ARE YOU NECESSITY? – TUESDAY’S TALE

ARE YOU NECESSITY?

 

He stood up all wrong to be neighborly.

I looked up at him with a pacific expression to give him a chance to reconsider but he didn’t seem particular to my gentlemanly solicitations. So I followed suit by rising to my feet and placing my hand on the handle of my longknife.

“You know, maybe its age, or maybe its wisdom,” I explained. “Hell, I don’t know, could be a little bit of both at this point I reckon. But I’ve learned over time boy not to push myself any harder than I can stand at any given time, or to act more recklessly than I can endure at any given moment. Unless, of course, necessity dictates elsewise.

So the question I got for you son is this right here: ‘Are you necessity? Do you think of yourself as truly necessary?’

‘Cause iffin you do then I’m certainly prepared to listen to ya proposition, if you’re prepared for my considered reply.”

When he suddenly seemed uncertain and wavering in his deliberations I swung the table out from between us and took to hitting him as hard in the mouth as either one of us could stand. Until he wasn’t no more.

Then I stepped on his face turning it sideways and put the cold, clean, sharp tip of my longknife into his earhole.

“Can you make out precisely what I’m saying to ya now kid, or do I gotta keep pushing my point?”

 

From my Western: the Lettermen

THE HARD STUFF from THE LETTERMEN

“Sometimes kid the well really does run dry. And when that happens there ain’t no sense in pumpin the handle til your palm bleeds or in dipping in a different bucket.

You just let the well fill fast as the well will fill.

The Truth of it is that everything else is purty much beyond your powers of persuasion anyhow. That’s just the way it works in this world. Learn that and even the hard stuff will likely soften after awhile. Even if it don’t, you will.”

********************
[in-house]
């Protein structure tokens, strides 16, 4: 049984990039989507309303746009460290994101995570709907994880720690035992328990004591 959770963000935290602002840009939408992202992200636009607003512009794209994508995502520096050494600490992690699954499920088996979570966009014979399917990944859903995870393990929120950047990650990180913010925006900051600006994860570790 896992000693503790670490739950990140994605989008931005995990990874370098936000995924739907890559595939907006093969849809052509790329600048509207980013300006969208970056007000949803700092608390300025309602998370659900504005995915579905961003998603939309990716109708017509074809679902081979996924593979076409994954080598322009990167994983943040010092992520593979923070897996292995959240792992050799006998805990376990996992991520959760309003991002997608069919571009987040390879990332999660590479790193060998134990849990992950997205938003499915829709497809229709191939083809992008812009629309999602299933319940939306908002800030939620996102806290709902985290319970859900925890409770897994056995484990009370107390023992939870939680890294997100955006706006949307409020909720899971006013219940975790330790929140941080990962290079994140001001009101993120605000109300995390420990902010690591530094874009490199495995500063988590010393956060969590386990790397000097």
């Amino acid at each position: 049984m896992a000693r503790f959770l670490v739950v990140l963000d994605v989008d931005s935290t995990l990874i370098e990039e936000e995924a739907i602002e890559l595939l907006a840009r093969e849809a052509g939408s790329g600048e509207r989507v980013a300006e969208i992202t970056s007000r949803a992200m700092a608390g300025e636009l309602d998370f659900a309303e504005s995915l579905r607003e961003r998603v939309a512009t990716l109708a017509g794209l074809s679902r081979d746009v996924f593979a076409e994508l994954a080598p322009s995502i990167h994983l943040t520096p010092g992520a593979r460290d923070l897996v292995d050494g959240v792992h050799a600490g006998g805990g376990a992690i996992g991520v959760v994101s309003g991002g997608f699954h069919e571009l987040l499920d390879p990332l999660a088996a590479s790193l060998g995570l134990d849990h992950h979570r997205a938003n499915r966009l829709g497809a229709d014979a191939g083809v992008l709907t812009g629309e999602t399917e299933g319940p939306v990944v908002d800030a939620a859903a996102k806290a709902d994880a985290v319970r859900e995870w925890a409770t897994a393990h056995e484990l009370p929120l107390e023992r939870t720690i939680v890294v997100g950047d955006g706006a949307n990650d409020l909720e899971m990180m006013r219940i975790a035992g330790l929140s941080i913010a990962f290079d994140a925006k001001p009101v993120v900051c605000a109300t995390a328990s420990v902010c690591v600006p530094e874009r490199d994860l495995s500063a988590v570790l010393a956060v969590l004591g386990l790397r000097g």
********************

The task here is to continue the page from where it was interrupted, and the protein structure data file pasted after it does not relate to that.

From my Western, the Lettermen

A MAN OF COURAGE from THE LETTERMEN

“Monk, I don’t expect there’s a man of honor among us. That ain’t even the question the way I sees it.

The question is, ‘Is there a man of courage among us?’

Cause if we got that much we at least got a chance. Otherwise all this whining and moaning and bitching and complaining don’t mean shit to me. And it won’t mean shit to the rest of the world neither.

Eventually every man has gotta decide for himself, “Am I talking my manhood up, or am I just talking it away?'”

An argument among the Lettermen concerning what really makes a difference in this world.

I TOOK MY GUNS

My latest song. It will have a decidedly Western flavor. It’s a vengeance song – avenging a set of murders.

It’s unfinished but I plan to finish it tonight.

I TOOK MY GUNS

I took my guns to town with me
Riding rough like the wind
I came home too late to help
My neighbors were all dead by then

The night was cold the wind was hard
The fires burned, the coyotes roamed
My horse was spent but I was not
Murder and mayhem I won’t condone

Take your guns wherever you go
Take your guns so they will know
Take your guns whenever you ride
So you don’t have to abide
No more a this…

My gut was empty, my heart was stone
You don’t kill men in their own homes
Their ghosts still whispering in my ear
“Find them, get them, be what they fear”

Well the streets were barren, empty, dark
Everything stabled, doors all locked
Except for the Dead Pony
My revolvers both cocked

Take your guns wherever you go
Take your guns so that they know
Take your guns wherever you ride
So you can set right
The wrong that they did…

I swung down from the saddle
The streets were all mud
My horse stood his own ground
We both wanted blood

I kicked in the door, there he sat cold
Smiling and toothless, nursing his drink
I shot off his mouth
Cause whiskey ain’t cheap

A MAN, HIS HORSE, HIS DOG, AND A BOY

Awhile back I took Sam for a walk in the woods. While we were out I had what to me was a very good idea for a short story – a Western.

The story is basically this. A bounty hunter goes out looking for a small gang of outlaws. His dog finds a young boy, about 15, who has been taken in by the two outlaws. One of the outlaws shoots the bounty hunter’s dog and the bounty hunter kills the two outlaws, and then makes the boy help him rescue and save his dog from dying of the gunshot. (Which they do at the time.)

The bounty hunter decides to himself that as they’re saving the dog that he will sort of adopt the boy and turn him from his previous life of outlawry.

Though he never really comes out and legally adopts the boy or gives him his name. He does give the boy an alias that was his grandfather’s name, the same grandfather who had raised him, though the boy doesn’t know that until much later.